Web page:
Stamper, W. (2004), "Understanding Mode S technology – a discussion about Mode S basic, elementary and enhanced surveillance, DF17 extended squitter and ADS-B", Aircraft Engineering and Aerospace Technology, Vol. 76 No. 3. https://doi.org/10.1108/aeat.2004.12776caf.002Download as .RIS
Emerald Group Publishing Limited
Copyright © 2004, Emerald Group Publishing Limited
Understanding Mode S technology – a discussion about Mode S basic, elementary and enhanced surveillance, DF17 extended squitter and ADS-B
Understanding Mode S technology – a discussion about Mode S basic, elementary and enhanced surveillance, DF17 extended squitter and ADS-B
Keywords: Aircraft industry, Surveillance, Air traffic control
What is Mode S? How does it work and why is it needed? What was wrong with the old Mode A and C? What is Flight ID, uplink format (UF) and downlink format (DF), Squitter and Elementary surveillance? This paper will touch on many aspects of Mode S technologies of today and tomorrow. It will discuss Flight ID, Elementary surveillance and UF and DF; explain the details of Basic Mode S surveillance, how it works and what are the best practices to verify and test an installation. This discussion will also introduce the new Enhanced surveillance, DF17 Extended Squitter and ADS-B; explain the differences between each of these new technologies and what is needed to verify and test installations.
What is Mode S?
Mode S or Mode “Select”, is a new way to interrogate an airframe by using a distinct address (or aircraft address) that only that particular airframe will respond. Many years back, Mode A and C were developed for airframe identification and altitude reporting. This was and still is a very important component of air traffic control and air space management. The problem came, as more and more airframes were available to the private and commercial flying community, this basic form of surveillance was overwhelming the capacity of the air traffic control radar beacon system (ATCRBS). Given the technology behind Mode A and C interrogation and reply, there were also problems with false reply uncorrelated in time or FRUIT (seeing replies from another interrogation) and garbling (one reply interfering with another). It is similar to listening to several conversations at the same time. As well, the capacity of the ATCRBS was being taxed to its limit. ATCRBS also uses the “sliding window” technique to determine the azimuth position of the aircraft. This requires many interrogations and replies, which reduce the target handling capacity of the ATC secondary surveillance radar (SSR). The Mode S system uses a monopulse SSR which has an electrically narrowed beamwidth, typically 2.5°. Apart from better azimuth accuracy, the monopulse technique reduces the number of interrogations required to track a target, as it theoretically requires only one reply to obtain the azimuth and range of the airframe.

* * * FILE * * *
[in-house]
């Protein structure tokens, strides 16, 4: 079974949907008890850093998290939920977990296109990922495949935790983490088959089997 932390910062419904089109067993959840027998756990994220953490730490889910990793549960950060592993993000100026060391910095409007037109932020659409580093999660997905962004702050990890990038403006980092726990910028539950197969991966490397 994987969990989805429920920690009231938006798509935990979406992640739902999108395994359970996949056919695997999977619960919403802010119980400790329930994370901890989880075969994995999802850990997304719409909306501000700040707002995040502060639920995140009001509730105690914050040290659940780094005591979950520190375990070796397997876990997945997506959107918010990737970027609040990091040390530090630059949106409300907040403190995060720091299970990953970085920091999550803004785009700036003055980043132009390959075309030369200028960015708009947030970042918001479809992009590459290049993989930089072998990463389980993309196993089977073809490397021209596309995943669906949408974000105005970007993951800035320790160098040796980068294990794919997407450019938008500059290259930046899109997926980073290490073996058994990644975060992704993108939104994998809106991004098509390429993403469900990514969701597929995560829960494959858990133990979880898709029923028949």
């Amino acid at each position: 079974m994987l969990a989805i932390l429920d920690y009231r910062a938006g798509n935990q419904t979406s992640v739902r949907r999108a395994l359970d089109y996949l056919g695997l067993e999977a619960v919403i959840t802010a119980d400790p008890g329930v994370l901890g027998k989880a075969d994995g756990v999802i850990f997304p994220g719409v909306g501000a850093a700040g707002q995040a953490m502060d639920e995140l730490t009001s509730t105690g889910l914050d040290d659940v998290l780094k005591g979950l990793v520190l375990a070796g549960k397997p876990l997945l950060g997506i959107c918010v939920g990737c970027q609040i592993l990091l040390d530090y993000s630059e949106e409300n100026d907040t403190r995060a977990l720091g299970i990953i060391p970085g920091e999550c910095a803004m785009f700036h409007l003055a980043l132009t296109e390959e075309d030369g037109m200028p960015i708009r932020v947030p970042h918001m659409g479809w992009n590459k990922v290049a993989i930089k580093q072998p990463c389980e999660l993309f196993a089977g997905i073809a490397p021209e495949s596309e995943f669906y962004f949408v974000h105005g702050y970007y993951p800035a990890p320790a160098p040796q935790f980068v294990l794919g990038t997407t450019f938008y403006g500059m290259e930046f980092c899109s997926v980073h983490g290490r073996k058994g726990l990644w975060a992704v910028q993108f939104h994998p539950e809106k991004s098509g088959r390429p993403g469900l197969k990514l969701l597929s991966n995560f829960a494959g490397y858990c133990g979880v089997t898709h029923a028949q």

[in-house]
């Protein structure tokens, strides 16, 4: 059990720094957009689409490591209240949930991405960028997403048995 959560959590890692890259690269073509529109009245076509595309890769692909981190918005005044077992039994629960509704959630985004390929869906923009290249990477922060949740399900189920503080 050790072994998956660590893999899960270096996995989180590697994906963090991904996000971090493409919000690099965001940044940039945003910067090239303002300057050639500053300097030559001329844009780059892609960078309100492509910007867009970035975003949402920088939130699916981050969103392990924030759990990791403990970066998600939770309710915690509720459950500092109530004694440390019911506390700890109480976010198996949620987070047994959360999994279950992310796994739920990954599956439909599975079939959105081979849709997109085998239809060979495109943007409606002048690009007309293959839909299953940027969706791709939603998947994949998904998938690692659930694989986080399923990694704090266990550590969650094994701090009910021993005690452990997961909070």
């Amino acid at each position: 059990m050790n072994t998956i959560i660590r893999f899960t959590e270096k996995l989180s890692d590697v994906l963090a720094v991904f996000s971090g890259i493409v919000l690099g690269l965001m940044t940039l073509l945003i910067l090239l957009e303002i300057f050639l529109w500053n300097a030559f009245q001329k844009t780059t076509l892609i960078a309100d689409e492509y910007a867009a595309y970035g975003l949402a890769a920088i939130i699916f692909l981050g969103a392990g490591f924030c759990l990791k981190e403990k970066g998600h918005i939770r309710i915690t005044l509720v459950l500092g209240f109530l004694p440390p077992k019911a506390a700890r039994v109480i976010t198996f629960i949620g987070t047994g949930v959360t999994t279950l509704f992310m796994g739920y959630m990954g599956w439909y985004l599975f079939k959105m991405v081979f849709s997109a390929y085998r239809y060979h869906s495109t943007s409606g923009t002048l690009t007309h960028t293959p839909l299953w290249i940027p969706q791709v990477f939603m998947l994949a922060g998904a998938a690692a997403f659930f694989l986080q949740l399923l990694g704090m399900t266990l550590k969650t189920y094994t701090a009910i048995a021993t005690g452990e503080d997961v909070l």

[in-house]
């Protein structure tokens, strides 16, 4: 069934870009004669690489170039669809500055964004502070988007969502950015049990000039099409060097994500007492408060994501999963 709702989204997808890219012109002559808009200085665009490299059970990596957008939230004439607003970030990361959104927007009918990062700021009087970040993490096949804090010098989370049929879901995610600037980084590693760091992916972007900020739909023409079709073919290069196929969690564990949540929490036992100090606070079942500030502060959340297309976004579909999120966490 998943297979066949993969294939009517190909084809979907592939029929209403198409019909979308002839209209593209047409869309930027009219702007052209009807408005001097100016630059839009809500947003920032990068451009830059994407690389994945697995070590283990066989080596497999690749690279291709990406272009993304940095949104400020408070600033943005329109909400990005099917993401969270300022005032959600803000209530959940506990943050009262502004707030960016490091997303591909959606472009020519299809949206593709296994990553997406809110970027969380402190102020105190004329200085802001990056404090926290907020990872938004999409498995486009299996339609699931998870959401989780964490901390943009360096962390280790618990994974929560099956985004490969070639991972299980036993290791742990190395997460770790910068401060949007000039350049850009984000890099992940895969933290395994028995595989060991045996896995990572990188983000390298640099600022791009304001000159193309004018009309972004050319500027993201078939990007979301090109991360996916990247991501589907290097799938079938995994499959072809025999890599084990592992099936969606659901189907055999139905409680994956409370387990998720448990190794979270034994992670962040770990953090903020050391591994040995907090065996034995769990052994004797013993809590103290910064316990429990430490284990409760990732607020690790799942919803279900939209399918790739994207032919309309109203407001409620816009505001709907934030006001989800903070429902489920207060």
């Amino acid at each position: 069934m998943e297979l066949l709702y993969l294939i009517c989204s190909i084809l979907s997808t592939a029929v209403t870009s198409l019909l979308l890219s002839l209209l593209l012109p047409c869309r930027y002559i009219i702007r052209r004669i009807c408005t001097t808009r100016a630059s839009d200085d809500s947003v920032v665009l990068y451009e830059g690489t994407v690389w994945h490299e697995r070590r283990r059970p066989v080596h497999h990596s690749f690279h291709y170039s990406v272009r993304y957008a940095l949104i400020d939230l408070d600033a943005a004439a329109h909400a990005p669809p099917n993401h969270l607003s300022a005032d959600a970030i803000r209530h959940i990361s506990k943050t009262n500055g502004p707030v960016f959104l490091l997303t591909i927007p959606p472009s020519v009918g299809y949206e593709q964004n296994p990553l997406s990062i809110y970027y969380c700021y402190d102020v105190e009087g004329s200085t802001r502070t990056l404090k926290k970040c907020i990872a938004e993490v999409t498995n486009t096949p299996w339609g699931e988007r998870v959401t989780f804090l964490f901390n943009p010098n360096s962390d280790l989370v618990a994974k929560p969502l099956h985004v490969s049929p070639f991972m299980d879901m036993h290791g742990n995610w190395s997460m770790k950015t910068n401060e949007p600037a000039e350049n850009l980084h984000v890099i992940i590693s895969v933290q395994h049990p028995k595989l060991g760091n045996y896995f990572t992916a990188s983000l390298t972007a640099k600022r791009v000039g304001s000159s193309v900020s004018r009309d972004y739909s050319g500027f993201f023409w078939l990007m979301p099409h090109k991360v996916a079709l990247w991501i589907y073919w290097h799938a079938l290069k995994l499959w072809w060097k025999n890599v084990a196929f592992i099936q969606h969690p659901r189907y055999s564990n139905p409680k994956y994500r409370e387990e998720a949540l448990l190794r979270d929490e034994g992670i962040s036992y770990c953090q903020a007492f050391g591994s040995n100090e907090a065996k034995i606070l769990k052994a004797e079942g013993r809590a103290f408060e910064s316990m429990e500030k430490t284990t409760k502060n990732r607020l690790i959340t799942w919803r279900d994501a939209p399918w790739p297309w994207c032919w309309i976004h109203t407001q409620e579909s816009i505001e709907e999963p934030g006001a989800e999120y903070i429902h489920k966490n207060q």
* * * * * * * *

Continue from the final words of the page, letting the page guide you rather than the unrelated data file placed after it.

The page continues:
Where did Mode S originate?
The Mode S concept was mostly a development of MIT Lincoln Lab with co-ordinated efforts from the FAA, AOPA and the transponder manufacturing community. Mode S technology was first developed in the mid-1970s, but was not widely deployed until the early 1980s. The idea was to develop a way of using the same SSR that was being used in Mode A and C, but to make it addressable, more accurate and more reliable with more capacity. Primary surveillance Radar (PSR) is still used to “Paint” the airframe with a RADAR pulse and place a target on the plan position indicator (PPI) which is the display of the air traffic controller. However, the combined use of PSR and SSR allows for better surveillance without major upgrades to the existing PSR/SSR site. This provides an addressable means of gathering the same Mode A and C information as well as the basic information about the airframe. This new Mode S technology is similar to the new digital cellular phones. Years back there was the analog cellular phone, which allows basic communications with minimal features – liken this to Mode A and C. The new digital cellular phone has the same basic communication, but affords more site capacity, better reliability and more capabilities with text messaging, internet access and GPS location information. Look at all the features of this new digital cellular phone, the same holds true for Mode S surveillance. The Mode S equipped airframe can currently report identity, intent, capability and location.
How does the interrogation and reply actually work?